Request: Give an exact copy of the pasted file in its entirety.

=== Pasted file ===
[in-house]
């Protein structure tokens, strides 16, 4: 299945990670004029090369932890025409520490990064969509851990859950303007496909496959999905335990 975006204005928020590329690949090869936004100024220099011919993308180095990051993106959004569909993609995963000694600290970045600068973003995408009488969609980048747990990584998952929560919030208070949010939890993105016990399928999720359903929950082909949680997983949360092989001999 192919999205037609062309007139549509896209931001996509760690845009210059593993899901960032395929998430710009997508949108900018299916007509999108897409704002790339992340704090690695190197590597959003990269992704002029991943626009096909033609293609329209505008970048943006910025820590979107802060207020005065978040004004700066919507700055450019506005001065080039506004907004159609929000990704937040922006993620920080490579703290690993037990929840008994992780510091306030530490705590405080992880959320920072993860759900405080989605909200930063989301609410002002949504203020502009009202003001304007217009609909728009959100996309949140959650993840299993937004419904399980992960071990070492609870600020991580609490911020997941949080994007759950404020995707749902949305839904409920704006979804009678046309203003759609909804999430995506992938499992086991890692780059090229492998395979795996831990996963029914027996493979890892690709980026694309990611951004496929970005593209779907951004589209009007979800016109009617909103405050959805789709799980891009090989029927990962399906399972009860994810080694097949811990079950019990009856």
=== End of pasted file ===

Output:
[in-house]
């Protein structure tokens, strides 16, 4: 299945990670004029090369932890025409520490990064969509851990859950303007496909496959999905335990 975006204005928020590329690949090869936004100024220099011919993308180095990051993106959004569909993609995963000694600290970045600068973003995408009488969609980048747990990584998952929560919030208070949010939890993105016990399928999720359903929950082909949680997983949360092989001999 192919999205037609062309007139549509896209931001996509760690845009210059593993899901960032395929998430710009997508949108900018299916007509999108897409704002790339992340704090690695190197590597959003990269992704002029991943626009096909033609293609329209505008970048943006910025820590979107802060207020005065978040004004700066919507700055450019506005001065080039506004907004159609929000990704937040922006993620920080490579703290690993037990929840008994992780510091306030530490705590405080992880959320920072993860759900405080989605909200930063989301609410002002949504203020502009009202003001304007217009609909728009959100996309949140959650993840299993937004419904399980992960071990070492609870600020991580609490911020997941949080994007759950404020995707749902949305839904409920704006979804009678046309203003759609909804999430995506992938499992086991890692780059090229492998395979795996831990996963029914027996493979890892690709980026694309990611951004496929970005593209779907951004589209009007979800016109009617909103405050959805789709799980891009090989029927990962399906399972009860994810080694097949811990079950019990009856």